At 82, picture-book creator Lois Ehlert continues to enrich her oeuvre, which encompasses 38 titles, 28 of which she both wrote and illustrated. Ehlert published her first book, Growing Vegetable Soup, in 1987, and won Caldecott Honors in 1990 for another, Color Zoo. Her collaborative successes include 1989’s Chicka Chicka Boom Boom, written by Bill Martin Jr. and John Archambault. Born in Beaver Dam, Wis., and now living in Milwaukee, Ehlert is renowned for her vivid collage art, which she again showcases in her latest book, Heart 2 Heart, a rebus-style celebration of love and friendship that combines puns, numbers, alphabet letters, and images of fruits and vegetables. This small-format hardcover will be released by Simon & Schuster’s Beach Lane Books on January 3; we spoke with Ehlert about her career steps – and about reaching this latest rung on her creative ladder.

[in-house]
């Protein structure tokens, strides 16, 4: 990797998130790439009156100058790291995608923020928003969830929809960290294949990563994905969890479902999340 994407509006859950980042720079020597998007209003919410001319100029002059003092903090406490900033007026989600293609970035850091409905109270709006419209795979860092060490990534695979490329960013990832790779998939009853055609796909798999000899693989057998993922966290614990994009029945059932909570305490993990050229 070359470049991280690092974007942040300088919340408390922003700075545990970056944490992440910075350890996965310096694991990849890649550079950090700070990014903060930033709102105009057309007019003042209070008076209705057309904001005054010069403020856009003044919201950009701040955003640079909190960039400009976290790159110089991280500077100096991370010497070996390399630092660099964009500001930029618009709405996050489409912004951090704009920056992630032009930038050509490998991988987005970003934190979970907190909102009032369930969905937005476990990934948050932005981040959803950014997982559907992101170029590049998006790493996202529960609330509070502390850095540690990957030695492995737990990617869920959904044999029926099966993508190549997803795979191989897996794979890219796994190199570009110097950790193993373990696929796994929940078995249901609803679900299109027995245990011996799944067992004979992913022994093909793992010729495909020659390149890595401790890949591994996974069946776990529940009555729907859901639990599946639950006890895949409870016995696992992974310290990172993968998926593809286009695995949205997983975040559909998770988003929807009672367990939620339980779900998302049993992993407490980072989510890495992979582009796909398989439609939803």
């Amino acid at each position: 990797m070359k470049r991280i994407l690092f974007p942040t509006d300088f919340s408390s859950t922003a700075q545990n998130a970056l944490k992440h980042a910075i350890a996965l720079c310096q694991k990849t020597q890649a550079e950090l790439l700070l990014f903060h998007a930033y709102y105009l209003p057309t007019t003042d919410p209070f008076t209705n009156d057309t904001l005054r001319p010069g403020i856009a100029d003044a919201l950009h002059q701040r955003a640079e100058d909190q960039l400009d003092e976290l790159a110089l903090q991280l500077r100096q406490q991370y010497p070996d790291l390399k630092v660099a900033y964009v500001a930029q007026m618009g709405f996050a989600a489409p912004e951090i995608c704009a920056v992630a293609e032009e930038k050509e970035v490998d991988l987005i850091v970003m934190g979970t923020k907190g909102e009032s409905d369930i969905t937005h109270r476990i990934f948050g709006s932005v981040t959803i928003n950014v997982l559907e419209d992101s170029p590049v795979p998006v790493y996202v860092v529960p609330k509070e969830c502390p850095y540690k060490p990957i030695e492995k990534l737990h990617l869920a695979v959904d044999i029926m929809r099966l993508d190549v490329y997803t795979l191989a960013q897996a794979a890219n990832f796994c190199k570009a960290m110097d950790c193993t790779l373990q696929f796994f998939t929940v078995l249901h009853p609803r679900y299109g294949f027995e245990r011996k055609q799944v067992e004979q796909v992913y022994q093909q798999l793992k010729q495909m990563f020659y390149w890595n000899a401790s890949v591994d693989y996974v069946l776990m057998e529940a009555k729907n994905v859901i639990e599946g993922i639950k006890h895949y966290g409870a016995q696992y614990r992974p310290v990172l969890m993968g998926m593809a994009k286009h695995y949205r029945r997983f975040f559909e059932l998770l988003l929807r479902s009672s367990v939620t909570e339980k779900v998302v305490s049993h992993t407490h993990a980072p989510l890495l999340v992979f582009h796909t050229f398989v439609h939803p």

You began creating art as a child – what fueled your artistic aspirations at such a young age?

I was very lucky. My parents both encouraged me to be creative, from an early age. My mother was a seamstress and my father was a woodworker, and they both provided me with art supplies. I began to make collages using cloth, felt, and other items not traditionally used. The scraps of material my mother gave me were so much better and more colorful than the only real alternative at the time – construction paper – which only came in wimpy colors. And my father also was fond of bright colors.

What first inspired you to parlay your artistic ability into a children’s book?

I had always wanted to be an artist, but I had no idea how I was going to do that. I was always a very good reader, and growing up I went to the library with my brother and sister once a week. I actually read all books in the children’s section of our local library over a period of time, and so did my siblings. As a kid, I chose which book I wanted to read based on its art – even though it wasn’t possible in those days to get good color in picture books.